Tonight Judith treats me to a cashmere seminar. “Mongolia is THE place to buy it, okay?” Okay – expect cashmere for Christmas. “Better than the headhunter item you got in Borneo. Way better than the kangaroo scrotum purse from Australia.” She proceeds to school me in different grades of cashmere. I’ve never even owned a cashmere sweater. I plan on giving cashmere scarves, gloves, whatever looks good to my whole family for Christmas. All this advice will come in handy. I’m not much of a shopper and Joe is worse. I tend to believe what merchants tell me about their goods and Joe doesn’t believe anyone about anything. Our one big overseas purchase was two rugs in Morocco that it turns out we could have bought for not much more money (and fewer bugs and a hell of a lot less hassle) about two miles from home.

Judith stays to watch “The Cave of the Yellow Dog” (ordered from Netflix). “The children are using dried dung for play blocks,” she points out unnecessarily. “They’re drinking yogurt made with unpasturized milk. They’re eating nothing but meat and fat and you’re a vegetarian.” Then we watch “Ghengis Blues.” “They don’t have sit-down toilets. It’s 30 degrees below zero!” She leaves to get her beauty sleep and I watch “The Story of the Weeping Camel” in peace.

There is plenty of speaking in the “Yellow Dog” movie (not much in “Weeping Camel” – it doesn’t need it – it’s gorgeous!). Still, I can’t grab hold of a cadence in the Mongolian speech. Maybe it’s because the words don’t seem to match the English subtitles, not even names or words that should be direct translations. What does come through loud and clear is love of family, respect for nature, closeness to nature and realistic/practical treatment of animals. Nature is their greatest friend and also their greatest enemy. I yearn to see the barren deserts and mountains. The landscapes in “The Weeping Camel” gave me chills. I must see some of it, visit a ger. We’ll arrive on a Saturday night, which means I’ll have Sunday to explore. Can it be arranged?

SEPTEMBER 2. Article in the UB Post by Ch. Sumlyabazar: “Where Have All the Tourists Gone? While the streets bustle, the guesthouses lie empty. Many a tale I’ve heard of tour companies despairing the lack of foreigners. Sandwiched between the 800th anniversary of the foundation of Chingis Khaan’s Great Mongolian State and the Beijing Olympics in 2008, for this year the tourist cupboard is bare. This year, like the fish up against the unsuccessful angler, the tourists aren’t biting. At the airport and train station, competing guides outnumber incoming foreigners as much as three to one. This leads to much undignified argument, squabbling over which tourist is whose. The commonest words are “This tourist is mine!” Thankfully, for once, not many travelers speak Mongolian. Such tensions degenerate occasionally into fist fights on the concourse. So what will Mongolians, accustomed to summer supplements to shore themselves up, do? Turn to ninja work? Try construction work? Or remain unemployed and cut down on their meals? Whatever happens, the Mongolian economy will take a hit and not solely because the tourists aren’t coming but because the Mongolians don’t have money to spend.”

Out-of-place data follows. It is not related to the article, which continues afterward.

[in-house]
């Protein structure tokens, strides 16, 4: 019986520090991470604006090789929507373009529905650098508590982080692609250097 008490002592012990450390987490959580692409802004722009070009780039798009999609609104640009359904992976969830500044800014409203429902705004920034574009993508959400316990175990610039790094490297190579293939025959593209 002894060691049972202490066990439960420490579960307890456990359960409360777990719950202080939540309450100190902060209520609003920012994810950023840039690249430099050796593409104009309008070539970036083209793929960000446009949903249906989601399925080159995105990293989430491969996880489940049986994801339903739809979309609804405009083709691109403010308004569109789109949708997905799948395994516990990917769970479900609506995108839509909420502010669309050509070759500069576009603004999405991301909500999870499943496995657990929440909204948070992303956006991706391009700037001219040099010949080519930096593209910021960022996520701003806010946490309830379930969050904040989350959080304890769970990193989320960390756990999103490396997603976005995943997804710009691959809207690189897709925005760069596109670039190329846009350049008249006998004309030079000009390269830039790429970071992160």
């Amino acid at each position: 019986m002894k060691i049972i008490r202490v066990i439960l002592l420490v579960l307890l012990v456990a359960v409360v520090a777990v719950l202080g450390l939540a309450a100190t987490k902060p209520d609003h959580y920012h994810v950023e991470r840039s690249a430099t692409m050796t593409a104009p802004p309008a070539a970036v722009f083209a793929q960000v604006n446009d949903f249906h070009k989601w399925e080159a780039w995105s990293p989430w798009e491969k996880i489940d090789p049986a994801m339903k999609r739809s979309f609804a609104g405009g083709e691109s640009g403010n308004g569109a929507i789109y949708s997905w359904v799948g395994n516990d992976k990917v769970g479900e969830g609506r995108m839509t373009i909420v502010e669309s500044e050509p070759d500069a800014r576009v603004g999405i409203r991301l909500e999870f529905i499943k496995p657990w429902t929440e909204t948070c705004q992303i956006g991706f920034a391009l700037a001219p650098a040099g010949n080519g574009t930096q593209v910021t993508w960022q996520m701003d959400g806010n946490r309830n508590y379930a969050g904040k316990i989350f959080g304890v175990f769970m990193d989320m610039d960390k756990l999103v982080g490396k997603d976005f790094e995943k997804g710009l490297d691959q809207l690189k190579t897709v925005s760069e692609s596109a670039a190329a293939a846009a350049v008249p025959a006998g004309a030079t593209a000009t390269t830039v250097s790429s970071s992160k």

The Bradt Travel Guide has a decent map of Mongolia – an irregular football in a landlocked area with Russian to the north. The Gobi and Alti Mountains lie along the southern border, separating the country from Inner Mongolia in China. Bradt’s makes Ulaanbaatar sound ugly but modern. The Tuushin Hotel, according to its website, is quite Western. Everything I read, including blogs, says that Mongolia is behind in understanding what “service” means, but has the necessary facilities. I’m expecting things like a bathroom but no toilet paper, a bed but no linens.

So many do’s and don’ts. Esther’s daughter Julia sends me a list from when she went to Mongolia in 2003 with Habitat for Humanity. Don’t say “goodbye.” That’s like saying “You’ll be dead soon so I might as well say ‘goodbye’ now.” Instead, say “Have a good journey.” Don’t use your left hand to accept or pass food. Don’t sleep with your feet facing a fire. Don’t step on the threshold of a ger or temple (Mongolians call the distinctive round, transportable building a “ger” not a “yurt”). Sit down in a ger so you don’t make the hosts uncomfortable. Always walk clockwise inside a ger. Don’t point at things with your feet. (“This is big all over Asia,” says Esther.) Don’t offer anything to a Mongolian with two hands (in China, offering with two hands is a sign of respect). “Those are rules the rural people have,” says Mom. “You’ll only be in the capital. You’ll be teaching every day. You have no time for roaming about in the desert.”

Naraa writes: “I think students should start writing their plays before you come.” I write back: No. Please, no. Absolutely no!